‘No one is responsible and no one is accountable’.

Ms Cauldfield said; “There is increasing evidence that the right number of qualified nurses can improve patient outcomes in terms of mortality, morbidity and quality of care and that conversely, an insufficient number of nurses can have a potentially life-threatening effect for patients.”

Presenting the primary aim of the Bill as; “to make the Government accountable for nursing levels in England, as currently no one is accountable for nursing levels in England and that is why we have such a high nursing vacancy rate.”

Before adding that the other aims of the Bill were ensuring the NHS has “a fully costed workforce strategy and nursing numbers” alongside ensuring training and development for nurses throughout their career.

Cauldfield controversially voted against scrapping the pay cap for NHS workers in 2017.

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Health Politics

Labour promises free home-care for the over 65s

People living with dementia currently face the highest costs for care.



Care worker helping with meals

The over-65s will not have to pay for help with dressing, washing and meals.

The Labour Party is promising free personal care in England for those over-65s who are most in need of it, so they will not have to pay for help with dressing, washing and meals.

Currently, only people with low levels of savings receive publicly-funded personal care and there is state help with home costs and residential assistance for those with assets below £23,250. However, people living with dementia face the highest costs for care.


They promise to introduce free personal care for all older people, providing help with daily tasks in their own homes and residential care; Free personal care will ensure people with dementia receive the same care as those with other conditions.

Labour claims the move will reduce the burden on unpaid carers and benefit the NHS by reducing delayed transfers of care from hospital and admissions to care homes and hospitals.

A million people are not getting the care they need.

At the Labour conference, shadow chancellor John McDonnell said the move would be funded out of general taxation. Also, that cuts to care funding since 2010 had left a million people not getting the care they need and “87 people dying a day waiting for care”.

Subsidising the cost of basic tasks such as getting in and out of bed and going to the toilet will enable more people to continue to live independently in their homes, he said. ” I believe the right to dignity in retirement is a part of that right to health at any stage of life.”

Free personal care is something campaigners have long been calling for in England as Scotland has already introduced it and Wales and Northern Ireland each provide some level of universal entitlement.

In Wales the cost of home care is capped, while in Northern Ireland the over-75s get it for free; Based on Scottish figures, Labour said the move could save those currently self-funding their care almost £10,000 a year while 70,000 fewer families would be liable for “catastrophic” lifetime care costs in excess of £100,000.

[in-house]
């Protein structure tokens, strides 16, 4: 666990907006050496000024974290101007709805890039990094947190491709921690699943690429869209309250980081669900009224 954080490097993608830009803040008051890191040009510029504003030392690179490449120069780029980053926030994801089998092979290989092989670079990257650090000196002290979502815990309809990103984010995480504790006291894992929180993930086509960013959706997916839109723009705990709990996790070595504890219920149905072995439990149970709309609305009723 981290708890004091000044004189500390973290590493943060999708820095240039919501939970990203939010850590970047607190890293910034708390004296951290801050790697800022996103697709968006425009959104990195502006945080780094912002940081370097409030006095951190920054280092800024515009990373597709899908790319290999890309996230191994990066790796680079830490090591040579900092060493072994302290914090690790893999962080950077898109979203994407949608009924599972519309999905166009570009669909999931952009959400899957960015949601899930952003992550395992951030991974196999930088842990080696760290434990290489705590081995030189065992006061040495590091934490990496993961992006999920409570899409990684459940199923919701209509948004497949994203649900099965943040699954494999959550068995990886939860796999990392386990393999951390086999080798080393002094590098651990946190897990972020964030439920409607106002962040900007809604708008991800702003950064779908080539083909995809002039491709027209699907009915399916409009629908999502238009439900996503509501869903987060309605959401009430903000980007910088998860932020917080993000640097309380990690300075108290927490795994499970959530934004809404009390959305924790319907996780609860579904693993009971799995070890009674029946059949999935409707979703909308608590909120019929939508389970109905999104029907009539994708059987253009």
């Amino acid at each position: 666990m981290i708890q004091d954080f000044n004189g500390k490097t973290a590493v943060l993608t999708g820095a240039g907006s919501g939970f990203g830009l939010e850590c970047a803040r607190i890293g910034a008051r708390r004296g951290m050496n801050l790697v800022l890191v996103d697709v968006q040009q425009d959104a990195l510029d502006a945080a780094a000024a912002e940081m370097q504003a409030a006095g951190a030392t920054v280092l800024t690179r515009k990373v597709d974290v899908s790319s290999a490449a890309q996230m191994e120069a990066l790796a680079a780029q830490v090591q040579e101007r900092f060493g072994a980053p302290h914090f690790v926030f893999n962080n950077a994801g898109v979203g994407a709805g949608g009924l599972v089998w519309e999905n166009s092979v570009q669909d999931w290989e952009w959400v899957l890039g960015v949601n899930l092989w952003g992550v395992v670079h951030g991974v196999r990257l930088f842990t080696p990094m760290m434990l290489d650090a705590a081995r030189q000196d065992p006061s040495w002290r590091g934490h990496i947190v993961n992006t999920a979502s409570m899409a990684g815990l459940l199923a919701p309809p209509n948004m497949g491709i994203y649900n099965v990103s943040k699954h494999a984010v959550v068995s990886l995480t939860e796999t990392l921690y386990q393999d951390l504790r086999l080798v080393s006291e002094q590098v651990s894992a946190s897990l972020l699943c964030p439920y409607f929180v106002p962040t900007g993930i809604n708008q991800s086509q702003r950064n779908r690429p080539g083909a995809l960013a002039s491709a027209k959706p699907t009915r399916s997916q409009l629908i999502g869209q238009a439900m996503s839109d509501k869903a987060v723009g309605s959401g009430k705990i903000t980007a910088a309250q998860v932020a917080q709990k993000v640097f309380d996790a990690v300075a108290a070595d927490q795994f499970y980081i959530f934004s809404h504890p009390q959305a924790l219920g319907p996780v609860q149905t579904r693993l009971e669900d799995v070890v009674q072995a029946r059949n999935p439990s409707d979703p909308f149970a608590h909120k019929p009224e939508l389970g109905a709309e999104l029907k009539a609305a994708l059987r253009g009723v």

Mr McDonnell also pledged to close the gap in social care funding and give local authorities extra support to provide care so services are not outsourced to private firms; The King’s Fund think tank has estimated that free personal care could cost £6bn a year in 2020-21, rising to £8bn by 2030.

The organisation said Labour’s announcement was a welcome step but “it is not the same thing as free social care, and some people would still be left facing catastrophic costs.”

Care services have been pushed to the brink.

Further support to the care workforce has been pledged to ensure that older people receive support from trained staff who have the time and skills needed to provide care; As part of the National Care Service, Labour has pledged to raise standards of care by ending the use of zero-hour contracts and ensuring that carers are paid a real living wage, including for travel time. Also, to end 15-minute care visits and improve access to training and development for care staff.

Barbara Keeley MP, Labour’s Shadow Social Care and Mental Health Minister, said: “Nine years of cuts to local council budgets have pushed care services to the brink. For years, the Tories have failed to bring in much-needed reform, leaving too many people and their families struggling to afford the care they need.

“Tackling the crisis in social care is a priority for Labour. Our plans for social care will address the immediate crisis in care, double the number of people receiving publicly-funded care, and stop people with dementia being treated unfairly by the care system.

“It is vital that social care is a universally-available public service which provides dignity, security and compassionate care. Our National Care Service will have these principles at its core.”